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With a characteristic ﬂourish of perversity linking painting to pasta, Martin Kippenberger identiﬁed the most important problem to be addressed on canvas since Warhol in an interview of 1990–91: “Simply to hang a painting on the wall and say that it’s art is dreadful. The whole network is important! Even spaghettini . . . . When you say art, then everything possible belongs to it. In a gallery that is also the ﬂoor, the architecture, the color of the walls.”1 If we take Kippenberger at his word, a signiﬁcant question arises: How does painting belong to a network? This late twentieth-century problem, whose relevance has only increased with the ubiquity of digital networks, joins a sequence of modernist questions: How does painting signify in the semiotic aporias of Cubism or the non-objective utopias of the historical avant-gardes? How can the status of painting as matter be made explicit (i.e., through the incorporation of readymades, and the rise of the monochrome and seriality as well as the gestural techniques of dripping, pouring, and staining)? And How might painting meet the challenge of mechanical reproduction (as in strategies of appropriation spanning Pop’s silk screens of the 1960s and the Pictures generation’s return to painting in the 1980s)? None of these problems exists in isolation or ever disappears; instead, there are shifts in emphasis in which earlier questions are reformulated through newer ones. Certainly, painting has always belonged to networks of distribution and exhibition, but Kippenberger claims something more: that, by the early 1990s, an individual painting should explicitly visualize such networks. And indeed, Kippenberger’s studio assistants and close associates (some might call them collaborators)—such as Michael Krebber, Merlin Carpenter, and his interviewer of 1990–91, Jutta Koether—have developed practices in which painting sutures a virtual world of images onto an actual network composed of human actors, allowing neither aspect to eclipse the other. In Koether’s 2009 exhibition Lux Interior at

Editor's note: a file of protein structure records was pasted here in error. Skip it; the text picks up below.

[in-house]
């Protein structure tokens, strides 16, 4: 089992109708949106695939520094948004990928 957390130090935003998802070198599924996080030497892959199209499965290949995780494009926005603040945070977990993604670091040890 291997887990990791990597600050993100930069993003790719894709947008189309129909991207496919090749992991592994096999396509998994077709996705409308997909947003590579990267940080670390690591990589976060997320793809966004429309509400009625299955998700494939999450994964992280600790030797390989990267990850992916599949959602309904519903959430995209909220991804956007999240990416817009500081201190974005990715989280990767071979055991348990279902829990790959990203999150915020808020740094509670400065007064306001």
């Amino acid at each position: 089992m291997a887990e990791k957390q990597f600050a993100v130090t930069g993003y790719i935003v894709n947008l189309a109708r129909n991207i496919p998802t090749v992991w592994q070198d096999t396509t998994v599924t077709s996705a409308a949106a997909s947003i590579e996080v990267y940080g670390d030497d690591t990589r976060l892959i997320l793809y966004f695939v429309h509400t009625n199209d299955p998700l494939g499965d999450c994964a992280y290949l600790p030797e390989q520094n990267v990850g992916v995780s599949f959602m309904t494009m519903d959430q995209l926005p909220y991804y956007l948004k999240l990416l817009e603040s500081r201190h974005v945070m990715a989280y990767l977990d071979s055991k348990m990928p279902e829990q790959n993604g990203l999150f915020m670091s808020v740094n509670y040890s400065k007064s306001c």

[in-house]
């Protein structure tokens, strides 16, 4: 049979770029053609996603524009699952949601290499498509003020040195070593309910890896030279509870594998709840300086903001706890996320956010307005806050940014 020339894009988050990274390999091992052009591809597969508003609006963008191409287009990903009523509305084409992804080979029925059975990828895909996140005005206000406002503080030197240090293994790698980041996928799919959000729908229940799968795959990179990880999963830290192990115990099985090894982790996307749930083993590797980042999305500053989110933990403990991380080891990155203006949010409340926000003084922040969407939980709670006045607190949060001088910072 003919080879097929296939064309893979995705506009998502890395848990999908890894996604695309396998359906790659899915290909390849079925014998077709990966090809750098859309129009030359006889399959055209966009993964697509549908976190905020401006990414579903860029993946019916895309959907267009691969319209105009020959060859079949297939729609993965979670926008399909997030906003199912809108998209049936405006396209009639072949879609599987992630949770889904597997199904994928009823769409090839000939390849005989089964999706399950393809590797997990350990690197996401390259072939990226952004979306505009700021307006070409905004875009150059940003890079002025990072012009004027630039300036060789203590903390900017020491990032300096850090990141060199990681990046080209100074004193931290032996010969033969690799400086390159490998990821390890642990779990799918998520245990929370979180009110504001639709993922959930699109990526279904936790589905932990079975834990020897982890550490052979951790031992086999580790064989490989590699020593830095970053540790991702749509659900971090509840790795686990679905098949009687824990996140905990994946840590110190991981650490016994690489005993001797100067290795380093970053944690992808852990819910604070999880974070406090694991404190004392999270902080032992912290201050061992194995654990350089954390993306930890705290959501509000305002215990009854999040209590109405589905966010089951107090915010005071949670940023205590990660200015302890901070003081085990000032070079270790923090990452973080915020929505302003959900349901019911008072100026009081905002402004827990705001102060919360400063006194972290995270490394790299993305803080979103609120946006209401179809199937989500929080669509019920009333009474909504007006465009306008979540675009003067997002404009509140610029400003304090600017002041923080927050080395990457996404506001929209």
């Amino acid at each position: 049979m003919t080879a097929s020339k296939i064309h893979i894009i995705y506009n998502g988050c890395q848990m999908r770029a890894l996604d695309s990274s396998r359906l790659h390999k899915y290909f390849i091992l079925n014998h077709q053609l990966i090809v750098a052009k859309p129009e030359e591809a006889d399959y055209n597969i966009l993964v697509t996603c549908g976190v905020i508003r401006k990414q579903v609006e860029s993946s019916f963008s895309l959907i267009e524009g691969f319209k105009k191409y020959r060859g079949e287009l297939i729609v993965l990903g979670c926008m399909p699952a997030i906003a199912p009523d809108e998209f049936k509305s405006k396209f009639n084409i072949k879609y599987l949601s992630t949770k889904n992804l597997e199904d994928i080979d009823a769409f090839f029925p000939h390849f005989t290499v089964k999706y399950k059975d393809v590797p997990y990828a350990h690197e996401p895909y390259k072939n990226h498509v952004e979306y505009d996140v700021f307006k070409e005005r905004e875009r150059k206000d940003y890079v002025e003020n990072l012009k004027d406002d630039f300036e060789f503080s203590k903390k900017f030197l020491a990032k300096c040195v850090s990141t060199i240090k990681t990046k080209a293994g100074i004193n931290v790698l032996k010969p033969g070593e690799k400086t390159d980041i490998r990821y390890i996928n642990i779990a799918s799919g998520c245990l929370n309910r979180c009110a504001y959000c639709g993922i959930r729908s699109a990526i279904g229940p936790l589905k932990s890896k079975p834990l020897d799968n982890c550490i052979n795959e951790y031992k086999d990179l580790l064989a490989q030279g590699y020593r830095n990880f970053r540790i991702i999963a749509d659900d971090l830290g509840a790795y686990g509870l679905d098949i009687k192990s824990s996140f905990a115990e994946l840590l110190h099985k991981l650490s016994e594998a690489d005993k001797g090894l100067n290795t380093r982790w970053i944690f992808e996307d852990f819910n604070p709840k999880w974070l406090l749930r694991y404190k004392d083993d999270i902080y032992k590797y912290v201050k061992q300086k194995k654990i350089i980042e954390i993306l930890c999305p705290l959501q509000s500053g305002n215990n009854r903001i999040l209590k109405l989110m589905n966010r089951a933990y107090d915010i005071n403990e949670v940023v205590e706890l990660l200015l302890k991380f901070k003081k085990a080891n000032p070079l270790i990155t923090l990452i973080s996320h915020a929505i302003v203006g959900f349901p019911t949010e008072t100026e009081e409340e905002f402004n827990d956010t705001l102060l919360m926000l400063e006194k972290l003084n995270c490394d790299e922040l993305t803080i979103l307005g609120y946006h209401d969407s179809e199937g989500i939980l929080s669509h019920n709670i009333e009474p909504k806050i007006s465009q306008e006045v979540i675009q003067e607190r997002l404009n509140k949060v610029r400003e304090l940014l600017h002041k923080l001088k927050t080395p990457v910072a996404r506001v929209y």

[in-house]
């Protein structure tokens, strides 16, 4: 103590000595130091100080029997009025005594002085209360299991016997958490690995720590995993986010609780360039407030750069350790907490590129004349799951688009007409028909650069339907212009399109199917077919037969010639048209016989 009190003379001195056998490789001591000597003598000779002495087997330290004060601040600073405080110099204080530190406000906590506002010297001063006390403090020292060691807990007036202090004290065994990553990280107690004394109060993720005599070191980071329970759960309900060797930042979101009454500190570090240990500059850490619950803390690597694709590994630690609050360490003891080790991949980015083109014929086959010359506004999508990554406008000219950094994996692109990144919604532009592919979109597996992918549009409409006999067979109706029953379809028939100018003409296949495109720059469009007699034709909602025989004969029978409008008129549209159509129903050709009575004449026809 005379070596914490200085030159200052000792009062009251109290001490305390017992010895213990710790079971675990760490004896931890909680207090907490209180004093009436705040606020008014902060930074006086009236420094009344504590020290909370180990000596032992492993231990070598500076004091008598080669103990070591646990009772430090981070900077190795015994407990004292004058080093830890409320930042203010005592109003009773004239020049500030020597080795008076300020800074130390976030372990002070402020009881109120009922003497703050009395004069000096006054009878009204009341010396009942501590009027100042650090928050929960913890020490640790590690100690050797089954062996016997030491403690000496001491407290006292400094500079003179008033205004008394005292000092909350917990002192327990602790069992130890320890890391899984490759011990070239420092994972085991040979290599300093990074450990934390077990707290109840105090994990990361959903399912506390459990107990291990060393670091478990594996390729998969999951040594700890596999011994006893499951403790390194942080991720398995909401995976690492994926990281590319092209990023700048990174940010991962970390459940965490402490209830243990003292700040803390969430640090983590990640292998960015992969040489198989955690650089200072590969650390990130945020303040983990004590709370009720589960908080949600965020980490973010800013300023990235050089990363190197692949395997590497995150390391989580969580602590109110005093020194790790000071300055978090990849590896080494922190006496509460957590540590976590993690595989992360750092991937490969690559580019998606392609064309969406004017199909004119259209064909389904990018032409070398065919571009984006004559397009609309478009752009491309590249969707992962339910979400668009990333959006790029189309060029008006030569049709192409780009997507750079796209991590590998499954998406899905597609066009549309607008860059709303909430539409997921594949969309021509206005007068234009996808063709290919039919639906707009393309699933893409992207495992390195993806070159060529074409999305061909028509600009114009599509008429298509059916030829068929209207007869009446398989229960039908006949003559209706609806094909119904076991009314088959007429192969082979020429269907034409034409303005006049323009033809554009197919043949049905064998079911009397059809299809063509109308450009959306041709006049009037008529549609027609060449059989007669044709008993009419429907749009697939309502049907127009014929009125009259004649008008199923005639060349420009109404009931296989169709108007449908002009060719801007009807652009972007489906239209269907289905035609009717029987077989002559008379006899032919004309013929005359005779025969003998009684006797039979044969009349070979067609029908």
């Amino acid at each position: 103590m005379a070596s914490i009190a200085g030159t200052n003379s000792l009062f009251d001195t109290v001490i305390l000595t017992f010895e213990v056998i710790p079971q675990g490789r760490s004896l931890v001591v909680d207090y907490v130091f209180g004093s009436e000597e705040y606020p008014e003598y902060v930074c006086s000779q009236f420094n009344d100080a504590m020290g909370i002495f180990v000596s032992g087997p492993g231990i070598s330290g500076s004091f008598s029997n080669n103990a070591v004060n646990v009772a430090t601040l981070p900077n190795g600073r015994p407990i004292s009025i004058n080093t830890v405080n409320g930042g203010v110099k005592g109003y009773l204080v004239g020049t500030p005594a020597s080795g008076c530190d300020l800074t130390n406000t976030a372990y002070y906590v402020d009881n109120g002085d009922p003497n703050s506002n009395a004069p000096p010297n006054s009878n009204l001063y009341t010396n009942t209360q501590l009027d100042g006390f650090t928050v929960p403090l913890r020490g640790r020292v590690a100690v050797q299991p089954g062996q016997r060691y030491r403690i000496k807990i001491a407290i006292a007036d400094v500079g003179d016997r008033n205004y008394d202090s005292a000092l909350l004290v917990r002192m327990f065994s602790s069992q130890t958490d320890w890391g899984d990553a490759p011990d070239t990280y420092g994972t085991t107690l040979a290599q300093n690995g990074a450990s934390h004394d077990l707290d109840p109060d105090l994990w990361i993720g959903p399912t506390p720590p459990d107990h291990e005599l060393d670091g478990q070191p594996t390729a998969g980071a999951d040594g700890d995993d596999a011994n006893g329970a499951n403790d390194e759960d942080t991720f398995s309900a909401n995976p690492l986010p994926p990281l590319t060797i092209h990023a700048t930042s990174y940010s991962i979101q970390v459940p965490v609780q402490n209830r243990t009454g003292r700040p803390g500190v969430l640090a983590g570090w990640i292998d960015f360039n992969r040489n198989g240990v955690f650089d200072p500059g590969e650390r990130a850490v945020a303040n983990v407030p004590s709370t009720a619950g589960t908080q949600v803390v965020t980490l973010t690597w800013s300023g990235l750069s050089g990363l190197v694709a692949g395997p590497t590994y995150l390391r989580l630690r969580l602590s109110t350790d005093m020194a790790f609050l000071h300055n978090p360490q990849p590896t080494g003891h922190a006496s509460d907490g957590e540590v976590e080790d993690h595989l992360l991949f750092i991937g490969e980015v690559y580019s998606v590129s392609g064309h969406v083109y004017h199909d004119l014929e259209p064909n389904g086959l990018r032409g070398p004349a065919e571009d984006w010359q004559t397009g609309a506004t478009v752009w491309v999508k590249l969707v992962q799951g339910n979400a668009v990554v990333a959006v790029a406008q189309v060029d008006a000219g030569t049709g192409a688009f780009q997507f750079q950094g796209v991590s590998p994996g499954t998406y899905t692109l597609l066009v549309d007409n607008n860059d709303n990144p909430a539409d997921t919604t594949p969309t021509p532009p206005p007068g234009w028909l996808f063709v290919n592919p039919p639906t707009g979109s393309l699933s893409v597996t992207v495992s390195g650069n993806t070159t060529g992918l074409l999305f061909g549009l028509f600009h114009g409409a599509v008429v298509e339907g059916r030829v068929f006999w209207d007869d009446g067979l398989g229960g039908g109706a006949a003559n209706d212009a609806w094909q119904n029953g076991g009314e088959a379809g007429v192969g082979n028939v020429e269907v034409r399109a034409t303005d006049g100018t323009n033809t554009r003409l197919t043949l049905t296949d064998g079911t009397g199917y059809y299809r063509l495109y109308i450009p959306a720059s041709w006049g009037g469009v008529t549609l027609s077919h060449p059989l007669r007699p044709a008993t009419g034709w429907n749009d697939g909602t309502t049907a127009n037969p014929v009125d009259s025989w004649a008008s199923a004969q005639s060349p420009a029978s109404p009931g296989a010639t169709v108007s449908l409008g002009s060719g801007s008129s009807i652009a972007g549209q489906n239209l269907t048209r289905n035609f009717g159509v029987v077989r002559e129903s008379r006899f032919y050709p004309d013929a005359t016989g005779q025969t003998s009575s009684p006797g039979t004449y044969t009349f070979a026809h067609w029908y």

1. “One Has to Be Able to Take It!” excerpts from an interview with Martin Kippenberger by Jutta Koether, November 1990–May 1991, in Martin Kippenberger: The Problem Perspective, ed., Ann Goldstein, (Los Angeles: The Museum of Contemporary Art; Cambridge: MIT Press, 2008), p. 316. OCTOBER 130, Fall 2009, pp. 125–134. © 2009 October Magazine, Ltd. and Massachusetts Institute of Technology.
as though caught in the act of stepping onstage.126 OCTOBER Jutta Koether. painting functioned as a cynosure of performance. leading to his suicide.2 This effect was enhanced by a vintage scoop light trained on the painting that had been salvaged from The Saint. The exhibition’s press release describes the painting as “installed on its own wall. upon ﬁnding him dead. and painted canvas. as Koether put it. Courtesy of Reena Spaulings Fine Art. Thisbe’s own). had one foot on and one foot off the raised platform that delineates the gallery’s exhibition area. Hot Rod (after Poussin). The exhibition centered on a single work mounted on an angled ﬂoating wall—much like a screen—which. installation. Photograph by Farzad Owrang. The painting is predominantly red—the color of blood and anger (and by extension AIDS)—and it centers on a scaled-up motif—a giant bolt of lightning that 2. representing a Roman myth centered on the extinction of love—and life—caused by the misreading of visual cues (Pyramus sees Thisbe’s ruined veil and assumes she has been murdered by a lioness. and then. Reena Spaulings Gallery in New York. . Hot Rod (after Poussin) (2009). for instance. 2009. is a nearly monochromatic reworking of Poussin’s Landscape with Pyramus and Thisbe (1651). a famous gay nightclub that ofﬁcially closed in 1988 largely as a consequence of the AIDS crisis. The canvas itself. with one foot on the stage and one foot off . ” . .